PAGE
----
Thrust angle actually is caused by rear-axle misalignment. When the thrustline, which runs perpendicular to the center of the rear axle, departs from the geometric centerline of the truck, you will have misalignment.

The amount of misalignment is expressed in degrees of the angle formed by those two lines. Negative thrust angle, for example, means the rear axle is tracking to the left, and will tend to steer the truck to the right. The driver will have to compensate by steering the vehicle to the left, and the truck will “dog-track” at a slight angle down the road, scrubbing rubber from the tires’ right hand shoulders.

Depending on the severity of the wear, the tires can be rotated to another position, such as the trailer, or they can be retreaded.

Correctly analyzing the causes of tire failure can help you discover more significant vehicle performance issues, as well as if a tire can be repaired or should be scrapped. For customers, the results can be safer, more cost effective operation.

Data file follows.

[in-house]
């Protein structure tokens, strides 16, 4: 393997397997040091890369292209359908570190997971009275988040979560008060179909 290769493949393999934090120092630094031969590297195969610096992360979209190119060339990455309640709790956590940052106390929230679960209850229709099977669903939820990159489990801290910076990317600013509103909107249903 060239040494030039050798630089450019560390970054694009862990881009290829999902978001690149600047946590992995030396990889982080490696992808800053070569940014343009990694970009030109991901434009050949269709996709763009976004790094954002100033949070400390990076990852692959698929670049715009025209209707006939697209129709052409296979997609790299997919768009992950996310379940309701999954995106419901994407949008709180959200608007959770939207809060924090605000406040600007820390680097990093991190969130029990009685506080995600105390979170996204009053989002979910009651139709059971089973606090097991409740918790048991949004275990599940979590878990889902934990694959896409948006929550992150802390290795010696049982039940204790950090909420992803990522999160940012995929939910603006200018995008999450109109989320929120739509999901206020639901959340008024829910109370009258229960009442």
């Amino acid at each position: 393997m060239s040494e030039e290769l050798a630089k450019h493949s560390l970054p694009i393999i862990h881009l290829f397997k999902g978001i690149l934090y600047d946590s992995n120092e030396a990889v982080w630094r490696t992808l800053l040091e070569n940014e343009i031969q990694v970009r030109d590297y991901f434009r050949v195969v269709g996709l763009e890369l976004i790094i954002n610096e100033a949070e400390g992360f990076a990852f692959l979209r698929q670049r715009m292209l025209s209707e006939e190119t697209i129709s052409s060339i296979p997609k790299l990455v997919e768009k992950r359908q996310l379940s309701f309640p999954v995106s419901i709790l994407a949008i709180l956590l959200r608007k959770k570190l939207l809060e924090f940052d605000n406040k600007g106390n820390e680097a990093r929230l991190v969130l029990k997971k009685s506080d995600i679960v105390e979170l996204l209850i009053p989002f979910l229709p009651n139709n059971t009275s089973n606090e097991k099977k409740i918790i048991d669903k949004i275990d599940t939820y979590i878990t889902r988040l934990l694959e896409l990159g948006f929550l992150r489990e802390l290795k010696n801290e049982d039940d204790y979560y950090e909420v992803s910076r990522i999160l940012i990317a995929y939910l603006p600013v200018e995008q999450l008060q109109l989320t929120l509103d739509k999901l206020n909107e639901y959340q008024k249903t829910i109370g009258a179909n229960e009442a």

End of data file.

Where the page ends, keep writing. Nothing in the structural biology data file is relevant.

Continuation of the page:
Resources For Expert Tire Analysis, Repair
Deducing the causes of tire failure and taking proper steps to avoid a repeat means taking advantage of the most current, comprehensive information and training available.

TMC’s Radial Tire Conditions Analysis Guide is a must have for any service facility. The guide includes the examples cited here, and over 100 more.

“The book is the result of a coordinated effort by a broad spectrum of fleet users and tire industry professionals,” said Robert Braswell, technical director, TMC. “It represents the consensus of the Council on radial tire conditions it has identified, based on the S.2 Tire and Wheel Study Group’s comprehensive work in this area.”

For more information, or to order a copy, call TMC at 703-838-1763, or call the American Trucking Associations’ customer service number, 800-ATA-LINE. You can also e-mail tmc@trucking.org, or visit http://tmc.truckline.com.